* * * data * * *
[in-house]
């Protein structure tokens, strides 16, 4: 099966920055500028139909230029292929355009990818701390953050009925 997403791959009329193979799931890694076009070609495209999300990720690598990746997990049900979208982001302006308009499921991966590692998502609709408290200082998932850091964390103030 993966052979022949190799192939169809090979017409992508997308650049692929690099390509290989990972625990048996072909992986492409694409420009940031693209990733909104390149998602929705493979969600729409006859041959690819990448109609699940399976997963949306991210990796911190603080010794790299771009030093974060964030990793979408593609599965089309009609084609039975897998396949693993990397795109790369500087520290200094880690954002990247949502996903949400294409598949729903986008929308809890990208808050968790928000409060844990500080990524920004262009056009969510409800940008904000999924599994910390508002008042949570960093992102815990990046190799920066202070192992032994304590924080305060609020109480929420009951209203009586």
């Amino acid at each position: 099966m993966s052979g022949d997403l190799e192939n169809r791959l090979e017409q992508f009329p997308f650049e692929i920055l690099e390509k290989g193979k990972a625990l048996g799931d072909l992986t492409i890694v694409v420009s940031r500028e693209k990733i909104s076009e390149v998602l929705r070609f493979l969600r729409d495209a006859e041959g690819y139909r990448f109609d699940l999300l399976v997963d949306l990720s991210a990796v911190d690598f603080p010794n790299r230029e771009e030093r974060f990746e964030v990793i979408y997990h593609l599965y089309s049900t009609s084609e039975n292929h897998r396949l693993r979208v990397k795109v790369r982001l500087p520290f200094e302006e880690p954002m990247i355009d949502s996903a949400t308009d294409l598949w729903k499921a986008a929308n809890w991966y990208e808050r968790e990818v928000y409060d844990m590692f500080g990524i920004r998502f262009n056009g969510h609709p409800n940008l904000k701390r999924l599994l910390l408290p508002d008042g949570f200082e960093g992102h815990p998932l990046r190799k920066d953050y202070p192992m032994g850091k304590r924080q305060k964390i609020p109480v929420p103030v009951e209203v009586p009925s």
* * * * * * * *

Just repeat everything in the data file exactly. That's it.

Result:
[in-house]
């Protein structure tokens, strides 16, 4: 099966920055500028139909230029292929355009990818701390953050009925 997403791959009329193979799931890694076009070609495209999300990720690598990746997990049900979208982001302006308009499921991966590692998502609709408290200082998932850091964390103030 993966052979022949190799192939169809090979017409992508997308650049692929690099390509290989990972625990048996072909992986492409694409420009940031693209990733909104390149998602929705493979969600729409006859041959690819990448109609699940399976997963949306991210990796911190603080010794790299771009030093974060964030990793979408593609599965089309009609084609039975897998396949693993990397795109790369500087520290200094880690954002990247949502996903949400294409598949729903986008929308809890990208808050968790928000409060844990500080990524920004262009056009969510409800940008904000999924599994910390508002008042949570960093992102815990990046190799920066202070192992032994304590924080305060609020109480929420009951209203009586």
């Amino acid at each position: 099966m993966s052979g022949d997403l190799e192939n169809r791959l090979e017409q992508f009329p997308f650049e692929i920055l690099e390509k290989g193979k990972a625990l048996g799931d072909l992986t492409i890694v694409v420009s940031r500028e693209k990733i909104s076009e390149v998602l929705r070609f493979l969600r729409d495209a006859e041959g690819y139909r990448f109609d699940l999300l399976v997963d949306l990720s991210a990796v911190d690598f603080p010794n790299r230029e771009e030093r974060f990746e964030v990793i979408y997990h593609l599965y089309s049900t009609s084609e039975n292929h897998r396949l693993r979208v990397k795109v790369r982001l500087p520290f200094e302006e880690p954002m990247i355009d949502s996903a949400t308009d294409l598949w729903k499921a986008a929308n809890w991966y990208e808050r968790e990818v928000y409060d844990m590692f500080g990524i920004r998502f262009n056009g969510h609709p409800n940008l904000k701390r999924l599994l910390l408290p508002d008042g949570f200082e960093g992102h815990p998932l990046r190799k920066d953050y202070p192992m032994g850091k304590r924080q305060k964390i609020p109480v929420p103030v009951e209203v009586p009925s």